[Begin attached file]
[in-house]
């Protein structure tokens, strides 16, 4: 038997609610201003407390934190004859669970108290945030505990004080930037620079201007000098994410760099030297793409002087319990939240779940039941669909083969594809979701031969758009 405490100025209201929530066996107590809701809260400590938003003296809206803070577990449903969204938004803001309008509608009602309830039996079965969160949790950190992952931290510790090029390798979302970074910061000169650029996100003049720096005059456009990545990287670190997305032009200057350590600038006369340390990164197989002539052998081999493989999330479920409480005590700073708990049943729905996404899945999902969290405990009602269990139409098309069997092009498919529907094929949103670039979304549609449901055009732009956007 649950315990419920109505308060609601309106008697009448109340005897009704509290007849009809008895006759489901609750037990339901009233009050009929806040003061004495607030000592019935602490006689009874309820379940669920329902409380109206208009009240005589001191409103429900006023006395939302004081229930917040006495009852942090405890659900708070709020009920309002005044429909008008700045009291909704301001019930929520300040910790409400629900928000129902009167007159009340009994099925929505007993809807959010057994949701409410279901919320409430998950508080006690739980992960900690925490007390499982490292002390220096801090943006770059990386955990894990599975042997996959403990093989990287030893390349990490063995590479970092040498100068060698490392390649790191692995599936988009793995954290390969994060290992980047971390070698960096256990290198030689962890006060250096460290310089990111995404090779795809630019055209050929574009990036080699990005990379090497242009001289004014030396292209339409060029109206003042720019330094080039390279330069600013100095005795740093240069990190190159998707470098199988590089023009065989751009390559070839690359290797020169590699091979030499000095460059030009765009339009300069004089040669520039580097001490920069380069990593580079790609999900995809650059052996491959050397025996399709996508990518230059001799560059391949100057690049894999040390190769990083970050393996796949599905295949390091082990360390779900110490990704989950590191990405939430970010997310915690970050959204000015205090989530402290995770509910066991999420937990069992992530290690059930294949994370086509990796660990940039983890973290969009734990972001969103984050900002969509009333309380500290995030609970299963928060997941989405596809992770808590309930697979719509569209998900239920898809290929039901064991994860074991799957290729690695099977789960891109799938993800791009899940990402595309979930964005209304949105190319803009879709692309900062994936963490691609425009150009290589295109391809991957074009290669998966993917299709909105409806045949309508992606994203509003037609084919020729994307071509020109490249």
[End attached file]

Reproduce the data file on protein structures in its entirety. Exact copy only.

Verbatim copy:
[in-house]
């Protein structure tokens, strides 16, 4: 038997609610201003407390934190004859669970108290945030505990004080930037620079201007000098994410760099030297793409002087319990939240779940039941669909083969594809979701031969758009 405490100025209201929530066996107590809701809260400590938003003296809206803070577990449903969204938004803001309008509608009602309830039996079965969160949790950190992952931290510790090029390798979302970074910061000169650029996100003049720096005059456009990545990287670190997305032009200057350590600038006369340390990164197989002539052998081999493989999330479920409480005590700073708990049943729905996404899945999902969290405990009602269990139409098309069997092009498919529907094929949103670039979304549609449901055009732009956007 649950315990419920109505308060609601309106008697009448109340005897009704509290007849009809008895006759489901609750037990339901009233009050009929806040003061004495607030000592019935602490006689009874309820379940669920329902409380109206208009009240005589001191409103429900006023006395939302004081229930917040006495009852942090405890659900708070709020009920309002005044429909008008700045009291909704301001019930929520300040910790409400629900928000129902009167007159009340009994099925929505007993809807959010057994949701409410279901919320409430998950508080006690739980992960900690925490007390499982490292002390220096801090943006770059990386955990894990599975042997996959403990093989990287030893390349990490063995590479970092040498100068060698490392390649790191692995599936988009793995954290390969994060290992980047971390070698960096256990290198030689962890006060250096460290310089990111995404090779795809630019055209050929574009990036080699990005990379090497242009001289004014030396292209339409060029109206003042720019330094080039390279330069600013100095005795740093240069990190190159998707470098199988590089023009065989751009390559070839690359290797020169590699091979030499000095460059030009765009339009300069004089040669520039580097001490920069380069990593580079790609999900995809650059052996491959050397025996399709996508990518230059001799560059391949100057690049894999040390190769990083970050393996796949599905295949390091082990360390779900110490990704989950590191990405939430970010997310915690970050959204000015205090989530402290995770509910066991999420937990069992992530290690059930294949994370086509990796660990940039983890973290969009734990972001969103984050900002969509009333309380500290995030609970299963928060997941989405596809992770808590309930697979719509569209998900239920898809290929039901064991994860074991799957290729690695099977789960891109799938993800791009899940990402595309979930964005209304949105190319803009879709692309900062994936963490691609425009150009290589295109391809991957074009290669998966993917299709909105409806045949309508992606994203509003037609084919020729994307071509020109490249």